At NSTA's second STEM Forum & Expo in May, school administrators, teachers, and business and public sector partners will find speakers, sessions, and resources critical to the teaching and learning of STEM. With both panel discussions and hands-on workshops, educators can count on rigorous discussions and practical tactics for integrating STEM disciplines into school curriculum. Take advantage of this opportunity to build out your knowledge base.
Kicking off the event on the evening of May 15 is an exhibit preview, reception, and keynote speaker Ainissa Ramirez, who will present on "Why We Need Science Superheroes."
On May 16–17 leading thought leaders in STEM education will host panel discussions on
- What is a STEM School and What Does it Look Like?
- Common Core and Next Generation Science Standards
- State STEM Networks-How Are They Working to Change STEM Education
- STEM in Urban Science Education and Engaging and Keeping More Girls and Minorities in STEM
- Public/Private Partnerships, Out of School and Informal Programs that Excite Students about the World of STEM
- Putting the T and E in Your STEM Program
- A Whole School Approach to STEM: What You Need to Know
- Promising STEM Programs
In addition to the panel discussions, teachers and administrators can select from more than 300 hands-on workshops targeted to PreK, elementary, middle level, high school, and leadership partners on a host of STEM-related topics.
Visit www.nsta.org/2013stemforum to view all workshops and panel discussion leaders and to register.
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Monitoring Progress Toward Successful K–12 STEM Education
Following a 2011 report by the National Research Council (NRC) on successful K–12 education in science, technology, engineering, and mathematics (STEM), Congress asked the National Science Foundation to identify methods for tracking progress toward the report’s recommendations. In response, the NRC convened the Committee on the Evaluation Framework for Successful K–12 STEM Education to take on this assignment. The committee developed 14 indicators linked to the 2011 report’s recommendations, related to students’ access to quality learning, educators’ capacity, and policy and funding initiatives in STEM and addresses the need for research and data that can be used to monitor progress in the K–12 STEM education system and make informed decisions about improving it.
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Take Our Quick Poll on NSTA Position Statements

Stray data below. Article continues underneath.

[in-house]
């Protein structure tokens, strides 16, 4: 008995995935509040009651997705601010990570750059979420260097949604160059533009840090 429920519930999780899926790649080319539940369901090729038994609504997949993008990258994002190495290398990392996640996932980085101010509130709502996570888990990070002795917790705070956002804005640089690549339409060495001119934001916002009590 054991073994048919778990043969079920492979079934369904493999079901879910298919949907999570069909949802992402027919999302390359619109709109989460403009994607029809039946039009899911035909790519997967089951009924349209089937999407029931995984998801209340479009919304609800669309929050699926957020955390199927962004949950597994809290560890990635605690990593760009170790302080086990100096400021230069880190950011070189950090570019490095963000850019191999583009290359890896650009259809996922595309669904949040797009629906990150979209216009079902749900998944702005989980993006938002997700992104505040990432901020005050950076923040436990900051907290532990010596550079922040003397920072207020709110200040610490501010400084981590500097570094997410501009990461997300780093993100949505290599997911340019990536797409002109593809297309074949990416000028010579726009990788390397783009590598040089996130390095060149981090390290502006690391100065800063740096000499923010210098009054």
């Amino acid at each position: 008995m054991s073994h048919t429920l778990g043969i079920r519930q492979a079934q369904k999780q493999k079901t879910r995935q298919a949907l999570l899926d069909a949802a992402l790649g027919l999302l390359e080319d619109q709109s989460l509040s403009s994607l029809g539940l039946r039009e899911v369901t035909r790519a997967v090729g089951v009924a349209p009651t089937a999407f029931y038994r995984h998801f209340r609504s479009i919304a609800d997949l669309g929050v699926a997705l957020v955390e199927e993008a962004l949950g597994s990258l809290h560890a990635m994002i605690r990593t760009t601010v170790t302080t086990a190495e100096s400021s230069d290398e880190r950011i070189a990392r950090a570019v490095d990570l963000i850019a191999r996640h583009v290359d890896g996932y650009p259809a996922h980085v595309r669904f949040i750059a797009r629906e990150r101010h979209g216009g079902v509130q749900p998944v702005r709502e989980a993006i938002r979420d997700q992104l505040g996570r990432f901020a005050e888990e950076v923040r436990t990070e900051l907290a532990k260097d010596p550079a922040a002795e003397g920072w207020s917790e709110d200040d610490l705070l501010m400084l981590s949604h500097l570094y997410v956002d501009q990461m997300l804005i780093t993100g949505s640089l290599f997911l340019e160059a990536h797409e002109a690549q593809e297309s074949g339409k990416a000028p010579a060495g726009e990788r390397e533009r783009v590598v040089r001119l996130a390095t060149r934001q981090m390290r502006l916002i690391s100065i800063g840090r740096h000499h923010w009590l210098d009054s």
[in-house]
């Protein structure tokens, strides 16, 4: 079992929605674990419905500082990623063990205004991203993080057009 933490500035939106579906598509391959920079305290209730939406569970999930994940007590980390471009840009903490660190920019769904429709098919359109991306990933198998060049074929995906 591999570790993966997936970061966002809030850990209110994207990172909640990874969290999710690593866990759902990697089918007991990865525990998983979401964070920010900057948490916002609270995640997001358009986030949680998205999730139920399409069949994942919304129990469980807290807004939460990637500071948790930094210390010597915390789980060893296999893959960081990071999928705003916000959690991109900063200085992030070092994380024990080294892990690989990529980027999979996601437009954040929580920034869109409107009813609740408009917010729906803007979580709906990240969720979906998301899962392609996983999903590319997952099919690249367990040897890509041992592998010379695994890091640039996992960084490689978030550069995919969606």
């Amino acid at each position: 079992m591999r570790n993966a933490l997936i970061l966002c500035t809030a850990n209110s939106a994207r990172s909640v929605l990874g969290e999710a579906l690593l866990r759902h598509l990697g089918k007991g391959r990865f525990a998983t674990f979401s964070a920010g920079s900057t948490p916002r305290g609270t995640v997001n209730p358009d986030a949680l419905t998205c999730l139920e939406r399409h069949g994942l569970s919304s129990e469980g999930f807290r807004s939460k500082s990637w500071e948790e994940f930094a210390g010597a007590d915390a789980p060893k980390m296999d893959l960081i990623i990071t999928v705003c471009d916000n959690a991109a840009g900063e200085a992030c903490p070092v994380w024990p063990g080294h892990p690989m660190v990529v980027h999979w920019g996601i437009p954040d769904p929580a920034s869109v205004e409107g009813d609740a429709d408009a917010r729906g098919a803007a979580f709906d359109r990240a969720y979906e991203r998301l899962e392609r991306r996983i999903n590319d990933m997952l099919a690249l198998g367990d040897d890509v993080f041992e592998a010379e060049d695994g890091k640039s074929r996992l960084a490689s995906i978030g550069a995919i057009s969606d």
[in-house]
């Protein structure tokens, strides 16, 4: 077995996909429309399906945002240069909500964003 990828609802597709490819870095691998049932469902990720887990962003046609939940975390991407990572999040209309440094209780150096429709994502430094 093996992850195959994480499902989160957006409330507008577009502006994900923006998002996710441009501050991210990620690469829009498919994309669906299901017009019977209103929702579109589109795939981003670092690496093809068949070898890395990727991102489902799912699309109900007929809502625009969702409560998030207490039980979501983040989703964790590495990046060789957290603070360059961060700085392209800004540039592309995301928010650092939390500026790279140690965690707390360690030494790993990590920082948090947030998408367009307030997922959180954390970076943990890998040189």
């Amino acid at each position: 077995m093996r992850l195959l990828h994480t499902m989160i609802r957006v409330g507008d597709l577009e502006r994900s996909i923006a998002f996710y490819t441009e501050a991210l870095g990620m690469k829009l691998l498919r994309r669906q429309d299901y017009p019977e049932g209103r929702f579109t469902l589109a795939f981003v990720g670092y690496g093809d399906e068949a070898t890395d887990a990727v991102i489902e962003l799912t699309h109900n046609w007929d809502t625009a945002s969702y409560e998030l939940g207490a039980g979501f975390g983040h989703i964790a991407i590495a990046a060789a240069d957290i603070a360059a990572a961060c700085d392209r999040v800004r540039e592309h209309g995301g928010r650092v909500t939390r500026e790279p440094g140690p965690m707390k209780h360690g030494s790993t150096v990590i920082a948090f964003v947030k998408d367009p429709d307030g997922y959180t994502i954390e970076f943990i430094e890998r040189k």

NSTA develops and publishes statements that represent NSTA’s formal position on important issues in science education, including safety in the science classroom, the teaching of evolution, science for English Language Learners, and more. We’d like to know your thoughts about how you use these documents. Take our quick poll.
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Earth Day Savings on NSTA Press Books
Today, April 29, is the last day to take advantage of Earth Day savings on NSTA Press books. Take $10 off when you spend $40 or more on NSTA Press books or e-books. Get inspired to investigate soil, plants, insects, the Earth, weather, and much more.
- If you spend $40 on NSTA Press books, you can receive $10 off with promo code EARTHY.
- If you spend $40 on e-books, you can receive $10 off with promo code EARTHYE.
Click here to learn more.
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Learn more about NSTA e-newsletter sponsorships
And Don’t Forget…
Visit our member services web page to ensure that NSTA has your current contact information. And when the time comes to renewselect the "Autorenew" option!
Interact with your fellow NSTA members on the list server. Join one list or join them all!
Download your copy of the NSTA Membership Guide.
the NSTA Science Store for an outstanding array of bestselling books and teaching resources. Receive 30% off the price of the April featured book, Whole-Class Inquiry: Creating Student-Centered Science Communities.
Click on the logo above for more information and to register for these free professional development opportunities.